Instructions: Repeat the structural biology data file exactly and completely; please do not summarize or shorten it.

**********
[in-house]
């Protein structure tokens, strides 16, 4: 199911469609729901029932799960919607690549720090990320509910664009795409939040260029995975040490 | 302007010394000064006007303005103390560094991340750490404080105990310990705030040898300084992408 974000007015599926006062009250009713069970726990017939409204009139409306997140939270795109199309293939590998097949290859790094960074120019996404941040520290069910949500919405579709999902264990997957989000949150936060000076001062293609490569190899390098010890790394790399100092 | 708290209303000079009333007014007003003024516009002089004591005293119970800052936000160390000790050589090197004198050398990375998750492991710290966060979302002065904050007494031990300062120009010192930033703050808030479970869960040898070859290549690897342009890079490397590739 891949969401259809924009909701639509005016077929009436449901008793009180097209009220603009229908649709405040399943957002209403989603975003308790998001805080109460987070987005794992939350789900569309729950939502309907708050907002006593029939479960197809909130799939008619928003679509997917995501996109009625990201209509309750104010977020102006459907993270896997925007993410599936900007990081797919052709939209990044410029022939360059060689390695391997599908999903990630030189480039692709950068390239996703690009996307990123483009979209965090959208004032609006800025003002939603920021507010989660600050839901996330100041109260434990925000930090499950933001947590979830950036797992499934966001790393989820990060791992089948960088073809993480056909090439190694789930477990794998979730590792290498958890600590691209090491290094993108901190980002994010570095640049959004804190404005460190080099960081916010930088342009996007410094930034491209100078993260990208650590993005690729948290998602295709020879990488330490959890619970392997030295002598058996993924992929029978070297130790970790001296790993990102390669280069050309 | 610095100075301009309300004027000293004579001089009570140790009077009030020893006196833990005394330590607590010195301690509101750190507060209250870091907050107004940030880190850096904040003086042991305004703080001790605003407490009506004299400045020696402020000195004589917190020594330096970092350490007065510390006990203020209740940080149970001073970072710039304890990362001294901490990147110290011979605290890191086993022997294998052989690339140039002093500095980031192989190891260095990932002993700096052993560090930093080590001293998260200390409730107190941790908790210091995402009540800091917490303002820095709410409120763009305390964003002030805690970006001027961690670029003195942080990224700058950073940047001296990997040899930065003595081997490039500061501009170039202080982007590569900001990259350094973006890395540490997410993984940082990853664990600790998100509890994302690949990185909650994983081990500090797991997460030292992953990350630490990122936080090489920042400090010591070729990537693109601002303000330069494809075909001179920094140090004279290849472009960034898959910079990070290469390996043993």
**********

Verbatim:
[in-house]
């Protein structure tokens, strides 16, 4: 199911469609729901029932799960919607690549720090990320509910664009795409939040260029995975040490 | 302007010394000064006007303005103390560094991340750490404080105990310990705030040898300084992408 974000007015599926006062009250009713069970726990017939409204009139409306997140939270795109199309293939590998097949290859790094960074120019996404941040520290069910949500919405579709999902264990997957989000949150936060000076001062293609490569190899390098010890790394790399100092 | 708290209303000079009333007014007003003024516009002089004591005293119970800052936000160390000790050589090197004198050398990375998750492991710290966060979302002065904050007494031990300062120009010192930033703050808030479970869960040898070859290549690897342009890079490397590739 891949969401259809924009909701639509005016077929009436449901008793009180097209009220603009229908649709405040399943957002209403989603975003308790998001805080109460987070987005794992939350789900569309729950939502309907708050907002006593029939479960197809909130799939008619928003679509997917995501996109009625990201209509309750104010977020102006459907993270896997925007993410599936900007990081797919052709939209990044410029022939360059060689390695391997599908999903990630030189480039692709950068390239996703690009996307990123483009979209965090959208004032609006800025003002939603920021507010989660600050839901996330100041109260434990925000930090499950933001947590979830950036797992499934966001790393989820990060791992089948960088073809993480056909090439190694789930477990794998979730590792290498958890600590691209090491290094993108901190980002994010570095640049959004804190404005460190080099960081916010930088342009996007410094930034491209100078993260990208650590993005690729948290998602295709020879990488330490959890619970392997030295002598058996993924992929029978070297130790970790001296790993990102390669280069050309 | 610095100075301009309300004027000293004579001089009570140790009077009030020893006196833990005394330590607590010195301690509101750190507060209250870091907050107004940030880190850096904040003086042991305004703080001790605003407490009506004299400045020696402020000195004589917190020594330096970092350490007065510390006990203020209740940080149970001073970072710039304890990362001294901490990147110290011979605290890191086993022997294998052989690339140039002093500095980031192989190891260095990932002993700096052993560090930093080590001293998260200390409730107190941790908790210091995402009540800091917490303002820095709410409120763009305390964003002030805690970006001027961690670029003195942080990224700058950073940047001296990997040899930065003595081997490039500061501009170039202080982007590569900001990259350094973006890395540490997410993984940082990853664990600790998100509890994302690949990185909650994983081990500090797991997460030292992953990350630490990122936080090489920042400090010591070729990537693109601002303000330069494809075909001179920094140090004279290849472009960034898959910079990070290469390996043993």